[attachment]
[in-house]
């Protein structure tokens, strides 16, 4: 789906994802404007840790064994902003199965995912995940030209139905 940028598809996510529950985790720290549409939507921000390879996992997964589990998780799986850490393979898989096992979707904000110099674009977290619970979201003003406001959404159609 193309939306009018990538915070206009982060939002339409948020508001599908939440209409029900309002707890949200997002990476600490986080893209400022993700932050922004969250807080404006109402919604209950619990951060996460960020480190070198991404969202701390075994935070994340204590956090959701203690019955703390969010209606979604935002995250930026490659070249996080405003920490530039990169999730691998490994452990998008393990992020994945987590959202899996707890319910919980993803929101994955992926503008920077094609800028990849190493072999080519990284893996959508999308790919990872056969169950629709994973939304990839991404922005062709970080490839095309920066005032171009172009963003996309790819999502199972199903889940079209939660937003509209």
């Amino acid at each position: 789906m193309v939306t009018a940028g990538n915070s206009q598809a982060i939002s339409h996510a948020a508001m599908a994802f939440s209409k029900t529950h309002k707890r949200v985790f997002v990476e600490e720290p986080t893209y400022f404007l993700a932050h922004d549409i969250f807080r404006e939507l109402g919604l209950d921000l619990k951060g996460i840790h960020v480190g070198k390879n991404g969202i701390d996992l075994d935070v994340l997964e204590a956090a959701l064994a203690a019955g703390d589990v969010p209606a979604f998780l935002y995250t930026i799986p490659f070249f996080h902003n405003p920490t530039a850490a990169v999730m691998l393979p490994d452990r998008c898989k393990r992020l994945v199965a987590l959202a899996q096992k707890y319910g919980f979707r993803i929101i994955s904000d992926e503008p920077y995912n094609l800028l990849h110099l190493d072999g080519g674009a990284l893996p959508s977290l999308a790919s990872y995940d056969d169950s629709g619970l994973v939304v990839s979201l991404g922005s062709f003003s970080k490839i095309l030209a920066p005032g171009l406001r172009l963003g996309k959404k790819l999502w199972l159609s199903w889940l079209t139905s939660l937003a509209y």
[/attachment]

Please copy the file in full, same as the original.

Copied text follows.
[in-house]
């Protein structure tokens, strides 16, 4: 789906994802404007840790064994902003199965995912995940030209139905 940028598809996510529950985790720290549409939507921000390879996992997964589990998780799986850490393979898989096992979707904000110099674009977290619970979201003003406001959404159609 193309939306009018990538915070206009982060939002339409948020508001599908939440209409029900309002707890949200997002990476600490986080893209400022993700932050922004969250807080404006109402919604209950619990951060996460960020480190070198991404969202701390075994935070994340204590956090959701203690019955703390969010209606979604935002995250930026490659070249996080405003920490530039990169999730691998490994452990998008393990992020994945987590959202899996707890319910919980993803929101994955992926503008920077094609800028990849190493072999080519990284893996959508999308790919990872056969169950629709994973939304990839991404922005062709970080490839095309920066005032171009172009963003996309790819999502199972199903889940079209939660937003509209």
């Amino acid at each position: 789906m193309v939306t009018a940028g990538n915070s206009q598809a982060i939002s339409h996510a948020a508001m599908a994802f939440s209409k029900t529950h309002k707890r949200v985790f997002v990476e600490e720290p986080t893209y400022f404007l993700a932050h922004d549409i969250f807080r404006e939507l109402g919604l209950d921000l619990k951060g996460i840790h960020v480190g070198k390879n991404g969202i701390d996992l075994d935070v994340l997964e204590a956090a959701l064994a203690a019955g703390d589990v969010p209606a979604f998780l935002y995250t930026i799986p490659f070249f996080h902003n405003p920490t530039a850490a990169v999730m691998l393979p490994d452990r998008c898989k393990r992020l994945v199965a987590l959202a899996q096992k707890y319910g919980f979707r993803i929101i994955s904000d992926e503008p920077y995912n094609l800028l990849h110099l190493d072999g080519g674009a990284l893996p959508s977290l999308a790919s990872y995940d056969d169950s629709g619970l994973v939304v990839s979201l991404g922005s062709f003003s970080k490839i095309l030209a920066p005032g171009l406001r172009l963003g996309k959404k790819l999502w199972l159609s199903w889940l079209t139905s939660l937003a509209y």